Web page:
Entrepreneurs have high hopes for cannabis in Switzerland, where business has suddenly taken off in recent months, six years after the country legalized low-potency “marijuana-light”.
Switzerland changed its laws in 2011 to let adults buy and use cannabis with up to 1 percent THC, the chemical compound that produces a high. But its money-making potential seems only to have been discovered late last year, officials said.
“It started gradually last year, and then suddenly things went crazy in December 2016 and in 2017,” said a spokesman for Switzerland’s Customs Agency in Berne, which taxes the trade, reports Reuters.
The number of retailers registered to sell low-THC cannabis has risen to 140 from just a handful last year, the agency says.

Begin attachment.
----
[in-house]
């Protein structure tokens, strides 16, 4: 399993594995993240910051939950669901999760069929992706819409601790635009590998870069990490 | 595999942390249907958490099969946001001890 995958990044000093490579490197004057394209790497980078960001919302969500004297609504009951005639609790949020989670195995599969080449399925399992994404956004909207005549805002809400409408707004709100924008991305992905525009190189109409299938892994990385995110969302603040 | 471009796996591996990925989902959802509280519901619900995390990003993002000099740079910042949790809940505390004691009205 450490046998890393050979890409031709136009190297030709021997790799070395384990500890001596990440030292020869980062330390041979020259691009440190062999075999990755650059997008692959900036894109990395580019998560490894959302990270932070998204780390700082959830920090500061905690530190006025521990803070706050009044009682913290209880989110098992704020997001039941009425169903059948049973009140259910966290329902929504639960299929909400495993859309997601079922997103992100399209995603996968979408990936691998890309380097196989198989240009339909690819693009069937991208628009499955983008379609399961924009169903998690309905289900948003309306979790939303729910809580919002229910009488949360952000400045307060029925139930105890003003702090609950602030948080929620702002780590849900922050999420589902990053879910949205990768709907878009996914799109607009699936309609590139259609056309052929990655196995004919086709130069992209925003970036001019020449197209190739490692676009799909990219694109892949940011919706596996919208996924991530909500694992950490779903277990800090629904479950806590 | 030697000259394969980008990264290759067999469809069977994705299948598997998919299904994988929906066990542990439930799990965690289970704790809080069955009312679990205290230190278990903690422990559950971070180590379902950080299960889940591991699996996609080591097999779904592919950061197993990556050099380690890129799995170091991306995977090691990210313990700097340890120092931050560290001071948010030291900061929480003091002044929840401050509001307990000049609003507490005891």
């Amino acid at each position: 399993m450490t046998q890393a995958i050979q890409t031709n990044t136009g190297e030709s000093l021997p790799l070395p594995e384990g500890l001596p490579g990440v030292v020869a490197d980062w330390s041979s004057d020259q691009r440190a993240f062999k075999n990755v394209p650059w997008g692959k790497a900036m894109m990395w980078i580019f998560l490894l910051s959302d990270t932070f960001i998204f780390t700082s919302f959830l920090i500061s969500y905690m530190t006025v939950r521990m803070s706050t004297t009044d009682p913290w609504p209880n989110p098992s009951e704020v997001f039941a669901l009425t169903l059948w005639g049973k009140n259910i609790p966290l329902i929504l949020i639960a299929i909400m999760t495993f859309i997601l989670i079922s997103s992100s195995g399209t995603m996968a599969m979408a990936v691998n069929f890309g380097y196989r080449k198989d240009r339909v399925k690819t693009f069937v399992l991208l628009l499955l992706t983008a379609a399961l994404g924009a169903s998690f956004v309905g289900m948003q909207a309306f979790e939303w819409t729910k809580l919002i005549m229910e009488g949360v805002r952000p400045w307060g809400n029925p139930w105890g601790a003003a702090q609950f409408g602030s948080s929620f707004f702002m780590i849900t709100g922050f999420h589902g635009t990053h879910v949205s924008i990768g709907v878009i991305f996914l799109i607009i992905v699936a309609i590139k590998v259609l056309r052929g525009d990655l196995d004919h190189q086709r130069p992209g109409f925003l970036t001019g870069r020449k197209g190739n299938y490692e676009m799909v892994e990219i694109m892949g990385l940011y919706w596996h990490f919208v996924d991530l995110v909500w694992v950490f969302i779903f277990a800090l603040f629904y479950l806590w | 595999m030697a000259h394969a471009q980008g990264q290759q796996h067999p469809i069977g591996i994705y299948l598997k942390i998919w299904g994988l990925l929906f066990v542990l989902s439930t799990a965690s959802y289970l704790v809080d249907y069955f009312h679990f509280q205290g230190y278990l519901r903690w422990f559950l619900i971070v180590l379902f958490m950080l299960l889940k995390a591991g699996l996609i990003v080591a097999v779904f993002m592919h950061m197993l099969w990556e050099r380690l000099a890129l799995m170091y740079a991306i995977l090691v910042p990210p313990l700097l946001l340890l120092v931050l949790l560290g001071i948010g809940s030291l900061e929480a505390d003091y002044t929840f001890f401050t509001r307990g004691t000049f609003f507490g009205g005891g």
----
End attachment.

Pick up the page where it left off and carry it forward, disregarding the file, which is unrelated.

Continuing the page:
It expects revenue of around $25 million on legal sales of $100 million from cannabis in 2017, although the spokesman said the figure could be far higher if the boom continues.
KannaSwiss, a wholesaler that supplies shops with organically-grown low-THC cannabis to smoke or take orally, has quadrupled its staff to 20 since last year, but boss Corso Serra di Cassano says the company still can’t keep up with orders.
The company was founded by two scions of aristocratic families: di Cassano, whose lineage includes an Italian prince beheaded in 1799, and Boris Blatnik, whose sister married into the deposed royal family of Greece. They compare the high from low-potency pot to drinking a couple glasses of wine.
“You feel like you should be high, because you have a body high, but your mind is completely clear,” said di Cassano, walking among 3,000 plants inside a brightly lit grow room whose electricity bill runs to $15,000 a month.